thoroughly understood first. (c) They just want some magical formulas not only for

simple queues, but also for practical telecommunication systems they will encounter

xiii

xiv

in their job-related activities. (d) They don’t realize that each practical application

system is different, and without a complete specification, it cannot be analyzed, even

if such an analysis is feasible with skills available to students.

This book attempts to strike a balance between (i) mathematical skills of incoming

students, (ii) mathematical skills that can be taught as part of this course, (iii) generality, (iv) rigor, (v) focus, (vi) details, and (vii) model formulation for application

systems in computer networks.

Its prerequisites are well specified as follows. College mathematics including differential and integral calculus, elementary matrix theory (but not linear algebra), and

a course on elementary probability theory. Principles of stochastic processes and advanced matrices (such as eigenvalue theory) are not assumed to be known to students.

Throughout the book, the development is motivated and illustrated by examples and

exercises in computer systems and networks. Mathematical derivations are part of

the material; however, focus is maintained by splitting the development of a sequence

of results into smaller tasks and discussing the role of the results in the big picture

at every step. Also, final results are prominently restated with the appropriate conditions for their validity. Examples that violate the conditions and hence do not enjoy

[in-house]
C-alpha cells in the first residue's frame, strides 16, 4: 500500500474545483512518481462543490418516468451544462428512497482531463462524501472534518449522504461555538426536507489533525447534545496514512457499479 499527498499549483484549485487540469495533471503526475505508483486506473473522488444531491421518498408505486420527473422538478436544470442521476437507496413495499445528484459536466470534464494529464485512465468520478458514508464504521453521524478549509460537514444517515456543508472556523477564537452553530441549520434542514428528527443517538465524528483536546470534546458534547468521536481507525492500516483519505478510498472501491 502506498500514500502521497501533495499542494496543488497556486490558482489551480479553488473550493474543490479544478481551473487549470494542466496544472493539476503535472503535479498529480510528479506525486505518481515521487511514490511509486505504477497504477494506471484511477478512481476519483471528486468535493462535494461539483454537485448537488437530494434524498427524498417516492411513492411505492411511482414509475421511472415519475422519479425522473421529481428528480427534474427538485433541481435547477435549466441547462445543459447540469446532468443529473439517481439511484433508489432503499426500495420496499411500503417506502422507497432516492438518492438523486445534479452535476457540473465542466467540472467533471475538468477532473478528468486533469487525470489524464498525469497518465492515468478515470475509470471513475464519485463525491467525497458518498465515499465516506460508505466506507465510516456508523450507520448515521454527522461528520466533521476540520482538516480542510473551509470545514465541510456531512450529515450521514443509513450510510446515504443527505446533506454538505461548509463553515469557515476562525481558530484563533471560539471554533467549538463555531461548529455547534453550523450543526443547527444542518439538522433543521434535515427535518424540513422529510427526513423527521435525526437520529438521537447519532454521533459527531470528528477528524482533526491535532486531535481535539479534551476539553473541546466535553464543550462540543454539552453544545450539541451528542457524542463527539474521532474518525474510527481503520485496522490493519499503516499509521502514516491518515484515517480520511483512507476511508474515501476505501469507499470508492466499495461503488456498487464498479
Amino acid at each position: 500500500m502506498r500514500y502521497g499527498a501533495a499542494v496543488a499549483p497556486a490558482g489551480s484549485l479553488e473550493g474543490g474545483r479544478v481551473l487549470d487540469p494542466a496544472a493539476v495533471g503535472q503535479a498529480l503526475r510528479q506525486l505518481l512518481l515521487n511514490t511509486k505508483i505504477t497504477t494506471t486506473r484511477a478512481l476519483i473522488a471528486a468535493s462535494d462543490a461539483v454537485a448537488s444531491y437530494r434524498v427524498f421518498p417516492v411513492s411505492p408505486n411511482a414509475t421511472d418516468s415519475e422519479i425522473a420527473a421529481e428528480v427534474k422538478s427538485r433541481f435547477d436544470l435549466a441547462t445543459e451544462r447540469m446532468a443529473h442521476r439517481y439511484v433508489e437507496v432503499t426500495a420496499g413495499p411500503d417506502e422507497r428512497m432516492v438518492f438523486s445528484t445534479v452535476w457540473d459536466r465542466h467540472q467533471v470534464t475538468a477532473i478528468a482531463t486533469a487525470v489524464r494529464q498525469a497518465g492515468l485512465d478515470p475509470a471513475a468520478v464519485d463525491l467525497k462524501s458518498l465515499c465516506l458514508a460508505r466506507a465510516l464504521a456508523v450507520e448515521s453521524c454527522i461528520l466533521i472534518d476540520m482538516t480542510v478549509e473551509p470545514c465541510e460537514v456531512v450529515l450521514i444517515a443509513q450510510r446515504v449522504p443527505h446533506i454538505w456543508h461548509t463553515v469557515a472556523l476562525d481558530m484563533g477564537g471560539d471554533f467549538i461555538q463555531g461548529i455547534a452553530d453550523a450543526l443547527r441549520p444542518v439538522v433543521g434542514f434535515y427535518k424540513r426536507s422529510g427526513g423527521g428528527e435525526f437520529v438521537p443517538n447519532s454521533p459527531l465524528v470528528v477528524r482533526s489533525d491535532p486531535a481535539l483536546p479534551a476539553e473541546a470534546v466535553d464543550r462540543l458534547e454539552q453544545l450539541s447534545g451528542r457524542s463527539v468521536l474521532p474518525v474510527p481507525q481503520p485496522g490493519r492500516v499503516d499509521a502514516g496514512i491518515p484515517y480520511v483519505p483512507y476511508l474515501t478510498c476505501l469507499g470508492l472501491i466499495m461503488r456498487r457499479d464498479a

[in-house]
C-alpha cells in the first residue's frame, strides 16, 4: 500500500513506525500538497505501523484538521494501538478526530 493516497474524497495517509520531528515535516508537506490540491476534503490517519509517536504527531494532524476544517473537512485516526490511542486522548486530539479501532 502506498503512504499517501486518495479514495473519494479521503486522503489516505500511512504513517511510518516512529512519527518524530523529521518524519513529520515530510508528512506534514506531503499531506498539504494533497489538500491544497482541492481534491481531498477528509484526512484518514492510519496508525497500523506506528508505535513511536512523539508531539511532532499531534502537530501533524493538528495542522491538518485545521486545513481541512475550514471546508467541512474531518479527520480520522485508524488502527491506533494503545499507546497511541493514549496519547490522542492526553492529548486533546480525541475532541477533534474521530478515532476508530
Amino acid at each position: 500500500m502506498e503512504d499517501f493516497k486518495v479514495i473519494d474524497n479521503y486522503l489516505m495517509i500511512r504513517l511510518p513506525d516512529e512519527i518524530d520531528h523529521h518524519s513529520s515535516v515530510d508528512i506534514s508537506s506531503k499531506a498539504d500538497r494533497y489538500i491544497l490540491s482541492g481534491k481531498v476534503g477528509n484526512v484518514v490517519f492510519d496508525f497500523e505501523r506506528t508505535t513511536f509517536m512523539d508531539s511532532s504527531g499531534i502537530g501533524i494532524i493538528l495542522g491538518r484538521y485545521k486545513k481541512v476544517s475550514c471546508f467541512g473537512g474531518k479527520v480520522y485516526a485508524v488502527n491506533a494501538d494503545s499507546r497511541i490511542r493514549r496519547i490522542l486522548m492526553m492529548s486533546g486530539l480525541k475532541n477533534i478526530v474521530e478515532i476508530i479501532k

the corresponding results are included. Therefore, the book is self contained and can

also serve as a reference for practicing engineers. As a consequence, only a short

bibliography of mostly unreferenced books is included.

An additional advantage of this approach is that instructors and students can opt

for detailed coverage of some topics while summarily browsing through the mathematical development of others and quickly moving onto applications. That is, the

instructor can choose the level of detail and emphasize on different sets of subtopics.

Therefore, even though the material may appear to be too vast for a one semester

course, selection of topics is easy.

Many concepts and results of probability theory and stochastic processes are developed with the help of queues as applications. This avoids unnecessary abstractness and allows treating many different types of queues that appear in computer

networks over a shorter time. This approach gives students motivation to study the

needed principles and results. Every such development uses no more than the stated

college mathematics (listed above) and principles thus far developed in the book, except in the final two chapters on advanced material. The book uses alternative and

simpler techniques, in many places, to avoid using results from higher (say graduate

level) mathematics. This avoids undue generality and keeps the focus on necessary

results.

The material in the book begins by describing queues and with fairly extensive

descriptions of activities in computer systems and networks resulting in various types

of queues to motivate the students. Appendix A is a brief but rigorous and self

contained review of elementary probability theory with examples and exercises.